Help Stop Slash and Burn Farming in the Congo

by Wildlife Conservation Global
Help Stop Slash and Burn Farming in the Congo
Help Stop Slash and Burn Farming in the Congo
Help Stop Slash and Burn Farming in the Congo
Help Stop Slash and Burn Farming in the Congo
Help Stop Slash and Burn Farming in the Congo
Help Stop Slash and Burn Farming in the Congo

Project Report | Mar 7, 2021
Harvest at the Reserve

By Evan Hale | Conservation Assistant

Women with cabbage harvest in Epulu.
Women with cabbage harvest in Epulu.

In the past few months, it's been an exciting time for farmers across the Reserve. Harvest is in full effect and vegetables are being plucked from the fields in large quantities. The community comes together, sharing the fruits (or vegetables, rather) of their labors to ensure every family eats comfortably till the next harvest.

In addition to the farmers that we support through our sustainable agroforestry program, the women’s groups of each village are a key fixture within agriculture.  Women work to provide for their families and communities through the nurseries and community gardens in each village. 

Nurseries are integral to the larger farming efforts of the Reserve, delivering nitrogen-fixing trees to sustainable farms. Nitrogen-fixing trees keep the soil fertile, allowing the same land to be used season after season without having to carve out new land within the Ituri Forest.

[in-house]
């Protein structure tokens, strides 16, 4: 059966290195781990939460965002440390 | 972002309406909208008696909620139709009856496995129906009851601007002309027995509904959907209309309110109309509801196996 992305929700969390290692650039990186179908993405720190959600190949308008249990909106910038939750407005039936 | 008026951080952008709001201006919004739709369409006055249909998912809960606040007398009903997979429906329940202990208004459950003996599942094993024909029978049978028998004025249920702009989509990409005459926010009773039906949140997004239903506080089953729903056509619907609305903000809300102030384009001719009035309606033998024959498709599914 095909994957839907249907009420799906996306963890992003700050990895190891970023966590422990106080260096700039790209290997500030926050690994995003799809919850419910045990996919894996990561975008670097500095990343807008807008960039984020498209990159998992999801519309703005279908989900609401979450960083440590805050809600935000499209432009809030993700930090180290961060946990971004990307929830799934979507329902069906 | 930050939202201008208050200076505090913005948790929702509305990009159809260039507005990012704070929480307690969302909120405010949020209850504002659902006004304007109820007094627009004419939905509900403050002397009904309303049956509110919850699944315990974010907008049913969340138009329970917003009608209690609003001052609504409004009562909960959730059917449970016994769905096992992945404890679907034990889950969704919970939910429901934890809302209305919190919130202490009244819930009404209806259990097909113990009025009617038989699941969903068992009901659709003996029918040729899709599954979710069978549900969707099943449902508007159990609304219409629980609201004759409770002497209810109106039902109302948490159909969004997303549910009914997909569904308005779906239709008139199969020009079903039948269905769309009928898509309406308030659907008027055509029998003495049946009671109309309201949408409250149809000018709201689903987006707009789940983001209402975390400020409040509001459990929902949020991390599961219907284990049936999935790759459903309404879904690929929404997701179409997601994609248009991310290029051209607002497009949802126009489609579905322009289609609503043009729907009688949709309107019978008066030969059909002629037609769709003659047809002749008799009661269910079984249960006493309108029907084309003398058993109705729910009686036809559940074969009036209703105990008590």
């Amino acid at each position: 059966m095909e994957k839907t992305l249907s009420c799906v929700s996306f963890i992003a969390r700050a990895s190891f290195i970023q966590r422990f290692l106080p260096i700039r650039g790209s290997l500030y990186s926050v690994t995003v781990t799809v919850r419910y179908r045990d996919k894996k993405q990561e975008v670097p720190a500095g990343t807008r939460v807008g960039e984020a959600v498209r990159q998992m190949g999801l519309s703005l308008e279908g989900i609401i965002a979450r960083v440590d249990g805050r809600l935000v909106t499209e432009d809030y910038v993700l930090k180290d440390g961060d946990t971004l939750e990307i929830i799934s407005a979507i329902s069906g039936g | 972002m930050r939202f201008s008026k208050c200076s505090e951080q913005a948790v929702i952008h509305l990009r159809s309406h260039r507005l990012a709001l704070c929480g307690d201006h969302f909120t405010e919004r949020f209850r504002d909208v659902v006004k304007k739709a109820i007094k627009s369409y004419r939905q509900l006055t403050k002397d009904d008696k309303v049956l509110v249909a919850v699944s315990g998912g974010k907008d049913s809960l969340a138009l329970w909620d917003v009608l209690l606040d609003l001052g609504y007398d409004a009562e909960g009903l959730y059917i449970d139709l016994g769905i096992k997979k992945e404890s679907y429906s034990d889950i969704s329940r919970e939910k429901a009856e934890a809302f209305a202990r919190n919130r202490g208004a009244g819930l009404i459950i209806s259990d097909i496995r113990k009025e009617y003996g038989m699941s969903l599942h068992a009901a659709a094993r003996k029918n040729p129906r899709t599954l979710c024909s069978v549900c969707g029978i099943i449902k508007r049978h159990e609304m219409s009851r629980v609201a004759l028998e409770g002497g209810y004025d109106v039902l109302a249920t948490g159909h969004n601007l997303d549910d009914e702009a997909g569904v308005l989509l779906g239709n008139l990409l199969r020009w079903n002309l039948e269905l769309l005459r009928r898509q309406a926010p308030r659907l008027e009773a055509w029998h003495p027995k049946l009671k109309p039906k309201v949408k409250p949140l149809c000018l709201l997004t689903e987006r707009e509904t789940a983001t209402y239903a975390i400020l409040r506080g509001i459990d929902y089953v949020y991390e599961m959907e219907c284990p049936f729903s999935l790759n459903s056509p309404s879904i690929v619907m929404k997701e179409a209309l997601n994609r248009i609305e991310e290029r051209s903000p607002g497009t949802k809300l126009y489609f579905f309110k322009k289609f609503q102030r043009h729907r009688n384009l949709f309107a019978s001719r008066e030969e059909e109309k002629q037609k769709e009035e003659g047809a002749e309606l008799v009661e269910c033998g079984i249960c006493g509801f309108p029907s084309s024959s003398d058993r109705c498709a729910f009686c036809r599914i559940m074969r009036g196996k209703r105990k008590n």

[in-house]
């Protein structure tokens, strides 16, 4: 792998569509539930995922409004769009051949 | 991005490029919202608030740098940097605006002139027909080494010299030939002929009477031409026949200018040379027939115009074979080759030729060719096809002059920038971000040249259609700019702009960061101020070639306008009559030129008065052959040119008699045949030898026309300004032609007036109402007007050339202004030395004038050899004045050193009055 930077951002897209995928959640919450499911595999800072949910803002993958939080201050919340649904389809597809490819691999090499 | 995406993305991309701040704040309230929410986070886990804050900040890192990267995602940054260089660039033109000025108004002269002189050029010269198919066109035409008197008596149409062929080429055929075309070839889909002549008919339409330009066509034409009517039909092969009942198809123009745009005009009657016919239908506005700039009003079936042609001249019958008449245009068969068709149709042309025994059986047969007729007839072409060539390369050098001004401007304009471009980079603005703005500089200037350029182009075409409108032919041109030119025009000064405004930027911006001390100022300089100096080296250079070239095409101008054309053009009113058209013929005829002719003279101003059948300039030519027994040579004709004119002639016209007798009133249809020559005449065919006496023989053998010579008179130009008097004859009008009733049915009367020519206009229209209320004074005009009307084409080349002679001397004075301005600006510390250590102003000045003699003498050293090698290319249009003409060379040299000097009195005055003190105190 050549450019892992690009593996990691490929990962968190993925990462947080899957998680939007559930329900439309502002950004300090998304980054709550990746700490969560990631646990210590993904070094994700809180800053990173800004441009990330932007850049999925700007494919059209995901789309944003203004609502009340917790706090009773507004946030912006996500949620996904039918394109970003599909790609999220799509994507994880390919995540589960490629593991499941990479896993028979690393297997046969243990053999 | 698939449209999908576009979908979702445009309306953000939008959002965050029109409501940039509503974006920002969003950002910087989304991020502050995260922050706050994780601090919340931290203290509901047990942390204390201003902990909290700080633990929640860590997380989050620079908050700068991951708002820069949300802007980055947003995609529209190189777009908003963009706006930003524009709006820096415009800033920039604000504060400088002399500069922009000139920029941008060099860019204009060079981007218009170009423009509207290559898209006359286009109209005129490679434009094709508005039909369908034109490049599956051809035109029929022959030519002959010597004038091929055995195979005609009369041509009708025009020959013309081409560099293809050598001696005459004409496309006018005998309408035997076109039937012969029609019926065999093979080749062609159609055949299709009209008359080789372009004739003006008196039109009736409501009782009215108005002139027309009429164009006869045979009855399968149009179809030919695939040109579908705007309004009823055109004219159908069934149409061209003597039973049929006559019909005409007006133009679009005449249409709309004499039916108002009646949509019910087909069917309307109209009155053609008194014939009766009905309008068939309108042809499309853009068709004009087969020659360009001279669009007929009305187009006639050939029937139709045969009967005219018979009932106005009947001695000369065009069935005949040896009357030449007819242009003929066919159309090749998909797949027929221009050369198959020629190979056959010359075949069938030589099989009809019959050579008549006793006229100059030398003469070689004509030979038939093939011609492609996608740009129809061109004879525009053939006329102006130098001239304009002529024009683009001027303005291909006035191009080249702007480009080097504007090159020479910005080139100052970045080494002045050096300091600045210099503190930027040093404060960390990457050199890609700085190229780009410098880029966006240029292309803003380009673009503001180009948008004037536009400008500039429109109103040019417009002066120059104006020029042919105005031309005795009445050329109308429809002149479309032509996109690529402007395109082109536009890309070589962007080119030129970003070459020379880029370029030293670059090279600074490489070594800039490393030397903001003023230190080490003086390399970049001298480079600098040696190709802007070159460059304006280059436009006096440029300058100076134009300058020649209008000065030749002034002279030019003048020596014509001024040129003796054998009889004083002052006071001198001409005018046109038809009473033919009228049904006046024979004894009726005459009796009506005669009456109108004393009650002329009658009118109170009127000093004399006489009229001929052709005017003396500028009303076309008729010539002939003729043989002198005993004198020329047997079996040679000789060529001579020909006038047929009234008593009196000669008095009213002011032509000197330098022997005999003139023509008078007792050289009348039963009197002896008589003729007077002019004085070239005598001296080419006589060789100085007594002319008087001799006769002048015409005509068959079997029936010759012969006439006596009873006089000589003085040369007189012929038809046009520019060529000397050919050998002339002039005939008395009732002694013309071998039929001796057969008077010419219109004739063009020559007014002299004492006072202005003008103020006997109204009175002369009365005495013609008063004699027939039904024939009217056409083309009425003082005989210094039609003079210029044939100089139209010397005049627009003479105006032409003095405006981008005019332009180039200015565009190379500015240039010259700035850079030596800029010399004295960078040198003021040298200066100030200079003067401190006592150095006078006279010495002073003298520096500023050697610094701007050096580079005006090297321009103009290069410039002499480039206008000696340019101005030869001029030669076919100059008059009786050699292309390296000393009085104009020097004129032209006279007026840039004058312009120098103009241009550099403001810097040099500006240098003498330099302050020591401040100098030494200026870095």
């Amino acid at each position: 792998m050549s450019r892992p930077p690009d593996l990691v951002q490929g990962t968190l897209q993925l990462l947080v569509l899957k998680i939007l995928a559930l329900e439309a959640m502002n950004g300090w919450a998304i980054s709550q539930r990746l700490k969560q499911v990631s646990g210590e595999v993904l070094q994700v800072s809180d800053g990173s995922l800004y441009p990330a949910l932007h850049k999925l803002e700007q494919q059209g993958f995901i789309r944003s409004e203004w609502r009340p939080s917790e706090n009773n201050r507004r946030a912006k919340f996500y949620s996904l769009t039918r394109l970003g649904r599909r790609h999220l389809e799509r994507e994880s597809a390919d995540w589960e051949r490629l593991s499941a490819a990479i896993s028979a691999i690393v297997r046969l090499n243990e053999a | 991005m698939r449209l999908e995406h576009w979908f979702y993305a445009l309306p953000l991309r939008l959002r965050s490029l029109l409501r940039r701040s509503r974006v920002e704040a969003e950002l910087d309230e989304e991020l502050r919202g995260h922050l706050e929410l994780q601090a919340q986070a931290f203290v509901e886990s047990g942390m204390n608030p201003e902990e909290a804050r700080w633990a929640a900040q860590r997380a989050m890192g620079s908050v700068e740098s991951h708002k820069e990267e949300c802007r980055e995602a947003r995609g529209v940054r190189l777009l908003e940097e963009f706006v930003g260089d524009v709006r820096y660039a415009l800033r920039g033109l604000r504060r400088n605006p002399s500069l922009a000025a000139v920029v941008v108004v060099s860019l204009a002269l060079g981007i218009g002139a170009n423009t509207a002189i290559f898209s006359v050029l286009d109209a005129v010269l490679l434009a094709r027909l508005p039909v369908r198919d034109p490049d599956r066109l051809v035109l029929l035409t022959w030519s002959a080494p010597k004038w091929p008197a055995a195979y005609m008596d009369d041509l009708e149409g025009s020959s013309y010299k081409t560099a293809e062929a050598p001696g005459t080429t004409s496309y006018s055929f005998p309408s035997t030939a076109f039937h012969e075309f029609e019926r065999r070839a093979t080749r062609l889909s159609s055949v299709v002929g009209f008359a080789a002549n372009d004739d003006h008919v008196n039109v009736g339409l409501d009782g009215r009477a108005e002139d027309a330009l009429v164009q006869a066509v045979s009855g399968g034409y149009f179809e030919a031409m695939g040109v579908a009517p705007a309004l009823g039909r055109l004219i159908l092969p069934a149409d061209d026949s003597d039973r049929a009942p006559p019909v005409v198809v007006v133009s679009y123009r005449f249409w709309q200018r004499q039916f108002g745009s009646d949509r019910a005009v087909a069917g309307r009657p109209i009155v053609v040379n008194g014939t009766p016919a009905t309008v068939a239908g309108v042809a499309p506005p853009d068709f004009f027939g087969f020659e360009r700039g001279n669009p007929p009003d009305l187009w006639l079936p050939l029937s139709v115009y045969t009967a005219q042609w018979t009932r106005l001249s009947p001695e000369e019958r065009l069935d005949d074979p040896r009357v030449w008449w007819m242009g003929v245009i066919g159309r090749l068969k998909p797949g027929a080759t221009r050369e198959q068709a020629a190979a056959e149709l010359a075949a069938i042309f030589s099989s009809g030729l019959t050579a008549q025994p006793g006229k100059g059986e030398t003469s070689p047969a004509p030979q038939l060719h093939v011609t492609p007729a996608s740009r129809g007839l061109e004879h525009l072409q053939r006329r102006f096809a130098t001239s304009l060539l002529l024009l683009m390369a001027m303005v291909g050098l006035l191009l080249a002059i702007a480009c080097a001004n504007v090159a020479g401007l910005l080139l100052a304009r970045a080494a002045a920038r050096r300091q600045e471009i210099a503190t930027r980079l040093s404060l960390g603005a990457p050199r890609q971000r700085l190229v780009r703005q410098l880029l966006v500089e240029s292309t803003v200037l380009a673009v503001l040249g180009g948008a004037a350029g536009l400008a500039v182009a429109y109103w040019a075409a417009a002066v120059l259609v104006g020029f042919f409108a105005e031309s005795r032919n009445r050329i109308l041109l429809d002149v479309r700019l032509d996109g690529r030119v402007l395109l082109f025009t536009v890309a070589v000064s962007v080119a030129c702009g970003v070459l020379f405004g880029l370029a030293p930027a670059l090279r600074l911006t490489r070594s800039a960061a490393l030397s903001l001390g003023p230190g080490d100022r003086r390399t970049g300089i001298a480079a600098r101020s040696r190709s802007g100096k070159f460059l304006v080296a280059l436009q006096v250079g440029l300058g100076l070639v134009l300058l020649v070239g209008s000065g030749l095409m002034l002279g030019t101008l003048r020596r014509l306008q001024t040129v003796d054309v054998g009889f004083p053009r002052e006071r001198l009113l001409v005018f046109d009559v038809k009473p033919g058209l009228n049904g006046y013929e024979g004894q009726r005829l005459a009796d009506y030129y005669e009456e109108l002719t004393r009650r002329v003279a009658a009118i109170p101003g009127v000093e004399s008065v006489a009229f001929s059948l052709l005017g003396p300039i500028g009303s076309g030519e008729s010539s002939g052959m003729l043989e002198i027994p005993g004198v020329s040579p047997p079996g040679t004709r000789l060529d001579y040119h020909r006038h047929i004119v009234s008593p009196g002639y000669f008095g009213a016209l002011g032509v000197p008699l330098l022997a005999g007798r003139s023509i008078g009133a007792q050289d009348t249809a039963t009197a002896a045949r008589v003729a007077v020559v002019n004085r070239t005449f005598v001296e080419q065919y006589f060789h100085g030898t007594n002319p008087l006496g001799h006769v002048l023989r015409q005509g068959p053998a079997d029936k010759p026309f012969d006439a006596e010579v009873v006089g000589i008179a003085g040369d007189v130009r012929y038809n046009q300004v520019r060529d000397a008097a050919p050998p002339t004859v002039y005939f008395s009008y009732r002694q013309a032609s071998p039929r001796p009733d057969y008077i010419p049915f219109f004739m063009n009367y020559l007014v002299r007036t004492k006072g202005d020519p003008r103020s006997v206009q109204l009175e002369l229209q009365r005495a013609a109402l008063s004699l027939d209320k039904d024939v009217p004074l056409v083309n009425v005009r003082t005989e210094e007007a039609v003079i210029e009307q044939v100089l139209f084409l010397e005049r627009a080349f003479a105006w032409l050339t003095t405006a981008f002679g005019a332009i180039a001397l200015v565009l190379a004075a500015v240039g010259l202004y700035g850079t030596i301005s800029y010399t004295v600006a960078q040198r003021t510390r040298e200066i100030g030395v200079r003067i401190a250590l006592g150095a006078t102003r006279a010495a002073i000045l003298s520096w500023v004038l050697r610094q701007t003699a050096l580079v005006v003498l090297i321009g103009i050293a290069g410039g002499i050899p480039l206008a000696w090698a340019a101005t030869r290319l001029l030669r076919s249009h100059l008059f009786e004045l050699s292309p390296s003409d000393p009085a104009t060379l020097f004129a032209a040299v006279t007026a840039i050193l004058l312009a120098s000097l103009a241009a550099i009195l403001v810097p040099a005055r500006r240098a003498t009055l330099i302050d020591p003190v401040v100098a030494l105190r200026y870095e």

Community gardens provide a supplementary harvest of vegetables that the women’s groups can distribute to their families and those who need them most. These gardens give women in the community an additional way to provide for their village increasing their influence within the community by giving them control of the management of the resource.

Harvests around the Reserve have been largely successful, though a dry season did reduce the yield of crops in Epulu. Dry seasons make it challenging for enough water to be collected. But through their tenacity, the women of Epulu were able to keep most of the crops alive, producing a viable harvest.

Your support of the sustainable farms and women’s groups of the Reserve helps provide the most necessary resource to the people of the Reserve - food.  All while protecting the rich diversity of flora and fauna of the Ituri Forest.

Women's Group member displays a harvest sample.
Women's Group member displays a harvest sample.


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Nov 6, 2020
Major Success for Sustainable Agroforestry

By Evan Hale | Conservation Assistant

Jul 9, 2020
Sharing Sustainable Agroforestry Knowledge

By Evan Hale | Conservation Assistant

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Organization Information

Wildlife Conservation Global

Location: Jacksonville, FL - USA
Wildlife Conservation Global
John Lukas
Project Leader:
John Lukas
Jacksonville , Florida United States

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Combined with other sources of funding, this project raised enough money to fund the outlined activities and is no longer accepting donations.

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